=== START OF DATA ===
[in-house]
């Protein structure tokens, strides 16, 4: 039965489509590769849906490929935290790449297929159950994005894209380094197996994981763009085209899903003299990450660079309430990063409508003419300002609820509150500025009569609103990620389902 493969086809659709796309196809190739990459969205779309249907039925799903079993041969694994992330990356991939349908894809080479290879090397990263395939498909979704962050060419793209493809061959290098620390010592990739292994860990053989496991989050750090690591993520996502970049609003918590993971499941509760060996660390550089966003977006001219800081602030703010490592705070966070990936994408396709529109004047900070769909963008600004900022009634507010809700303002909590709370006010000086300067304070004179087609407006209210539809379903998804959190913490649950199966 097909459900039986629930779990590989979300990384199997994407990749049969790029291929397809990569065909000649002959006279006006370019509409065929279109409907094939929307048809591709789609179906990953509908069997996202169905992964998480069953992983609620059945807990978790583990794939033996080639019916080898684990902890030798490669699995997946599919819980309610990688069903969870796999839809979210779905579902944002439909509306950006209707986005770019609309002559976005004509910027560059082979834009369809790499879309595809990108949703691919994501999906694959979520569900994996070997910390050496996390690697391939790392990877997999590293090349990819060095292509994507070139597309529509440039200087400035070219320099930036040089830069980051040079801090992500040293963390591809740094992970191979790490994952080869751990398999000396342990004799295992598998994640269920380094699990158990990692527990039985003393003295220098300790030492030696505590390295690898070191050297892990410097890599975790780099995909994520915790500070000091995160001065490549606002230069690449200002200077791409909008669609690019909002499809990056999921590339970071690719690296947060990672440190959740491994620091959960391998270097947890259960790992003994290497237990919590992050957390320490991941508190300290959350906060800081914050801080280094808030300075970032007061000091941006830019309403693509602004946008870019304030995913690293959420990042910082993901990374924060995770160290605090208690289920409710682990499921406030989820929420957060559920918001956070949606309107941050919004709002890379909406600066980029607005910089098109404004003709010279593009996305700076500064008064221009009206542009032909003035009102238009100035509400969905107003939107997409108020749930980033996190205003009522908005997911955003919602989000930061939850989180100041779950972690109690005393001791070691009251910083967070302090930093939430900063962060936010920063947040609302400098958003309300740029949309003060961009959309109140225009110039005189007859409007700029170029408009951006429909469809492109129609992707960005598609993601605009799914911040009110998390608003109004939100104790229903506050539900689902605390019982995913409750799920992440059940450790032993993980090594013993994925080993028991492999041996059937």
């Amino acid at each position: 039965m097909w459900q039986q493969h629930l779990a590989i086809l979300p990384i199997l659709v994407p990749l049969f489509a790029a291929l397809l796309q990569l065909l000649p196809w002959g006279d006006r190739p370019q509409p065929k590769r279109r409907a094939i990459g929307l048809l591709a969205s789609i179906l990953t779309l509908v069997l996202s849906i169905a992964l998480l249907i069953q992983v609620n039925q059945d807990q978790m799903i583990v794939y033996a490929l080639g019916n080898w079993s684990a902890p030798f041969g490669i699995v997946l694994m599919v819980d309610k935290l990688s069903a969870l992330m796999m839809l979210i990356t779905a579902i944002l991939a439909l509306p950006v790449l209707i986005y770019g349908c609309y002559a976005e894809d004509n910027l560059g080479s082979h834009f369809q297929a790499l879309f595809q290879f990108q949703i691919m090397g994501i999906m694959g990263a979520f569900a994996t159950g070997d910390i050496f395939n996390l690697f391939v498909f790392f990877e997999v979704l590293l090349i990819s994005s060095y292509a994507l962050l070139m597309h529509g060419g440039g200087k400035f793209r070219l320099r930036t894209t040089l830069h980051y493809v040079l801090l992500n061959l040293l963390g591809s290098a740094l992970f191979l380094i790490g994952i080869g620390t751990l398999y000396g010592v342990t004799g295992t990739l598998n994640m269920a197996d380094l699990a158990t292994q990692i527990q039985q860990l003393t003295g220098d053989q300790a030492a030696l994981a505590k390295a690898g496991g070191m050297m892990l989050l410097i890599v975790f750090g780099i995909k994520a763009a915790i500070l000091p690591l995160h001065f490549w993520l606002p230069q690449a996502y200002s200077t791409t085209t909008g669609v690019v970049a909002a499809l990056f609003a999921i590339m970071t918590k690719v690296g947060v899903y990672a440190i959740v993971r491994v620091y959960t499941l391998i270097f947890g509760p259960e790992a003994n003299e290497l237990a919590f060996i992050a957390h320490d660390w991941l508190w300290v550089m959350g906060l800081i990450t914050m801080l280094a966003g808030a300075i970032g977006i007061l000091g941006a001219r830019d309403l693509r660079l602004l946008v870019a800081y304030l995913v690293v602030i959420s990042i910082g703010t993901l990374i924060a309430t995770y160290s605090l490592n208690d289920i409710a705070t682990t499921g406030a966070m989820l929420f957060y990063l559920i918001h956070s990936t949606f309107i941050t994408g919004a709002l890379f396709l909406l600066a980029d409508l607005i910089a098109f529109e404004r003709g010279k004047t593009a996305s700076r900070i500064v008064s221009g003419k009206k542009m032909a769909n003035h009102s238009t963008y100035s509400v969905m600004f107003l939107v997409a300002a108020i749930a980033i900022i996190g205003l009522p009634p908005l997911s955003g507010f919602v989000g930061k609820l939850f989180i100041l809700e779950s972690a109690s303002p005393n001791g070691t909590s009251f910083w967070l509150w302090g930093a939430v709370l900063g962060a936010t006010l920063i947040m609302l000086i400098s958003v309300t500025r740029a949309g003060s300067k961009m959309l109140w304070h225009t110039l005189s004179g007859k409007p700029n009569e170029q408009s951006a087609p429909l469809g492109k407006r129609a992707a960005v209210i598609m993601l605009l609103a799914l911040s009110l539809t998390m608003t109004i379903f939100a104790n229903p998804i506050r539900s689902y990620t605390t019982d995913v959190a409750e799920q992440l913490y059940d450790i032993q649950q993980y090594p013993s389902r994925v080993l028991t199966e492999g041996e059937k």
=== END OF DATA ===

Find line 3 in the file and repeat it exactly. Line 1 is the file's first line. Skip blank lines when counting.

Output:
């Amino acid at each position: 039965m097909w459900q039986q493969h629930l779990a590989i086809l979300p990384i199997l659709v994407p990749l049969f489509a790029a291929l397809l796309q990569l065909l000649p196809w002959g006279d006006r190739p370019q509409p065929k590769r279109r409907a094939i990459g929307l048809l591709a969205s789609i179906l990953t779309l509908v069997l996202s849906i169905a992964l998480l249907i069953q992983v609620n039925q059945d807990q978790m799903i583990v794939y033996a490929l080639g019916n080898w079993s684990a902890p030798f041969g490669i699995v997946l694994m599919v819980d309610k935290l990688s069903a969870l992330m796999m839809l979210i990356t779905a579902i944002l991939a439909l509306p950006v790449l209707i986005y770019g349908c609309y002559a976005e894809d004509n910027l560059g080479s082979h834009f369809q297929a790499l879309f595809q290879f990108q949703i691919m090397g994501i999906m694959g990263a979520f569900a994996t159950g070997d910390i050496f395939n996390l690697f391939v498909f790392f990877e997999v979704l590293l090349i990819s994005s060095y292509a994507l962050l070139m597309h529509g060419g440039g200087k400035f793209r070219l320099r930036t894209t040089l830069h980051y493809v040079l801090l992500n061959l040293l963390g591809s290098a740094l992970f191979l380094i790490g994952i080869g620390t751990l398999y000396g010592v342990t004799g295992t990739l598998n994640m269920a197996d380094l699990a158990t292994q990692i527990q039985q860990l003393t003295g220098d053989q300790a030492a030696l994981a505590k390295a690898g496991g070191m050297m892990l989050l410097i890599v975790f750090g780099i995909k994520a763009a915790i500070l000091p690591l995160h001065f490549w993520l606002p230069q690449a996502y200002s200077t791409t085209t909008g669609v690019v970049a909002a499809l990056f609003a999921i590339m970071t918590k690719v690296g947060v899903y990672a440190i959740v993971r491994v620091y959960t499941l391998i270097f947890g509760p259960e790992a003994n003299e290497l237990a919590f060996i992050a957390h320490d660390w991941l508190w300290v550089m959350g906060l800081i990450t914050m801080l280094a966003g808030a300075i970032g977006i007061l000091g941006a001219r830019d309403l693509r660079l602004l946008v870019a800081y304030l995913v690293v602030i959420s990042i910082g703010t993901l990374i924060a309430t995770y160290s605090l490592n208690d289920i409710a705070t682990t499921g406030a966070m989820l929420f957060y990063l559920i918001h956070s990936t949606f309107i941050t994408g919004a709002l890379f396709l909406l600066a980029d409508l607005i910089a098109f529109e404004r003709g010279k004047t593009a996305s700076r900070i500064v008064s221009g003419k009206k542009m032909a769909n003035h009102s238009t963008y100035s509400v969905m600004f107003l939107v997409a300002a108020i749930a980033i900022i996190g205003l009522p009634p908005l997911s955003g507010f919602v989000g930061k609820l939850f989180i100041l809700e779950s972690a109690s303002p005393n001791g070691t909590s009251f910083w967070l509150w302090g930093a939430v709370l900063g962060a936010t006010l920063i947040m609302l000086i400098s958003v309300t500025r740029a949309g003060s300067k961009m959309l109140w304070h225009t110039l005189s004179g007859k409007p700029n009569e170029q408009s951006a087609p429909l469809g492109k407006r129609a992707a960005v209210i598609m993601l605009l609103a799914l911040s009110l539809t998390m608003t109004i379903f939100a104790n229903p998804i506050r539900s689902y990620t605390t019982d995913v959190a409750e799920q992440l913490y059940d450790i032993q649950q993980y090594p013993s389902r994925v080993l028991t199966e492999g041996e059937k």